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American Rambler with Colin Woodward

Oct 6, 2021

Robert Mann has dedicated his life to politics. A professor at LSU in the Manship School of Mass Communication, he is the author of numerous books about American history and politics. He now has a memoir out, Backrooms and Bayous: My Life in Louisiana Politics. 

Born in west Texas, Bob moved to Louisiana as a young man. A conservative at first who had politically minded parents, he developed his writing chops as a reporter and journalism student. He learned many lessons about politics along the way and eventually got his first major job working for Senator Russell Long. Long was a Democrat and son of the notorious senator and governor Huey Long, the "Kingfish," whose shadow falls long over the state's history. Senator Long made an impression on Bob, and he is still grappling with the Long legacy in Louisiana.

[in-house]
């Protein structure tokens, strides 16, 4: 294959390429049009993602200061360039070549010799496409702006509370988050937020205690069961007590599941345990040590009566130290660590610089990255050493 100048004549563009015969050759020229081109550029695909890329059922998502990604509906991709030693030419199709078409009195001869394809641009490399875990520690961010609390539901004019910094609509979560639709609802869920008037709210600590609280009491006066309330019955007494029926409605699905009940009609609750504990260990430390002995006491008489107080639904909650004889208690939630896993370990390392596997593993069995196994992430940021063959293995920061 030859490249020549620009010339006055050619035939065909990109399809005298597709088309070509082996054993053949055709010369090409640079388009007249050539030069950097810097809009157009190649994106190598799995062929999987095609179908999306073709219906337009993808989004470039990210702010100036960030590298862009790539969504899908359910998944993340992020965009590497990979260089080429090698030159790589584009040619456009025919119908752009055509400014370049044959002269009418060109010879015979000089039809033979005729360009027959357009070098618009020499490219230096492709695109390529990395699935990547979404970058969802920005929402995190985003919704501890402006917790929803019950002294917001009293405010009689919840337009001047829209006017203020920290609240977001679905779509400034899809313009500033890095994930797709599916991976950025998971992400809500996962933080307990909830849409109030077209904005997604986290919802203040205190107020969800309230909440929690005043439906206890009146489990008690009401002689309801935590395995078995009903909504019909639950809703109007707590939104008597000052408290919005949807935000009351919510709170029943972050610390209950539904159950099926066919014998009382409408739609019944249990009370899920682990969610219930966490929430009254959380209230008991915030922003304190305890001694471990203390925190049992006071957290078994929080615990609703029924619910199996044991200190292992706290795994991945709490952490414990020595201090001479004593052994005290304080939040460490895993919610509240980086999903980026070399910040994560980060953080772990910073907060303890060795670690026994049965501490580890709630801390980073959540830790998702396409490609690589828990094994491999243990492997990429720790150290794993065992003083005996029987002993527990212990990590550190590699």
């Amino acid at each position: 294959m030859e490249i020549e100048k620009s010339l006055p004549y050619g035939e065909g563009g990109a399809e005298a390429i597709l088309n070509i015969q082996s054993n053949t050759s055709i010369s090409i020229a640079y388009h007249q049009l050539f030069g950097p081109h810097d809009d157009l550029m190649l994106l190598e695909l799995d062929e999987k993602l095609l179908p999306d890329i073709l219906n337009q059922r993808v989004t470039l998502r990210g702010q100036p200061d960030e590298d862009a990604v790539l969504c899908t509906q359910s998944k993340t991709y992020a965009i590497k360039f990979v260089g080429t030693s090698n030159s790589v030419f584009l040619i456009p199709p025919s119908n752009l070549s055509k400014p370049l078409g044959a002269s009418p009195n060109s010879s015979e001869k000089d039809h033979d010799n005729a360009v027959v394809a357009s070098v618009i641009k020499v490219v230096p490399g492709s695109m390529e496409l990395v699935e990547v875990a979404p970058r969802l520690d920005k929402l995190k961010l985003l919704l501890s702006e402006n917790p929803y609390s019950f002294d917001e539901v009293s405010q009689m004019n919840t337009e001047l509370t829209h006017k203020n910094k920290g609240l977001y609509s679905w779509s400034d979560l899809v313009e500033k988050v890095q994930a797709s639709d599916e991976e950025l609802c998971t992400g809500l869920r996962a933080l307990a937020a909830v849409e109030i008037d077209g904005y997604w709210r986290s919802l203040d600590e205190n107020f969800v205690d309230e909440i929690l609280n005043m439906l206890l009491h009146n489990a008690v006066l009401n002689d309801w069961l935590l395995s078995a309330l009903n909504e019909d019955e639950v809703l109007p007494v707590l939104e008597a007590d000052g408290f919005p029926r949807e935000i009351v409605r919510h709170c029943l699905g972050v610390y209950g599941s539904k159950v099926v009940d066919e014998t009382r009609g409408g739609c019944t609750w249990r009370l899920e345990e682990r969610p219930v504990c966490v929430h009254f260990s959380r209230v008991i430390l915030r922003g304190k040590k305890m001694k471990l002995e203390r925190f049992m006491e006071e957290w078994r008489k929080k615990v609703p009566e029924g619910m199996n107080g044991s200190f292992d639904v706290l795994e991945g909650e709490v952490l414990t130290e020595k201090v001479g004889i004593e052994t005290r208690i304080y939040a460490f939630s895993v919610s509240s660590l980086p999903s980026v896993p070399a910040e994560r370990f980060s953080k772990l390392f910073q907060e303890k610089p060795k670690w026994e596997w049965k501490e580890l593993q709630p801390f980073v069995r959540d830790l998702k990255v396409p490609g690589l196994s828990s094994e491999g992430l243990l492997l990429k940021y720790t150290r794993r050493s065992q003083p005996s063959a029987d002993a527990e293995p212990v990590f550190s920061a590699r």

Louisiana has a colorful political history, from "Uncle" Earl Long to Edwin Edwards. Some figures have been sinister, such as Klansman and neo-Nazi David Duke, and Bob was on the ground floor of making sure Duke did not win a prominent seat in Louisiana government. He also worked with Kathleen Blanco, who had the misfortune of being governor during Hurricane Katrina.

While a unique state in many ways, Louisiana is also reflective of American politics generally. Bob has seen many politicians come and go, which is why it's worrying that he fears for this country's political future more than ever.  


Music used: "Every Man a King," originally by Huey Long, performed by Randy Newman; "Louisiana, 1927," by Randy Newman; Professor Longhair, "Go to the Mardi Gras"; and in the outro, "Iko Iko" by Dr. John.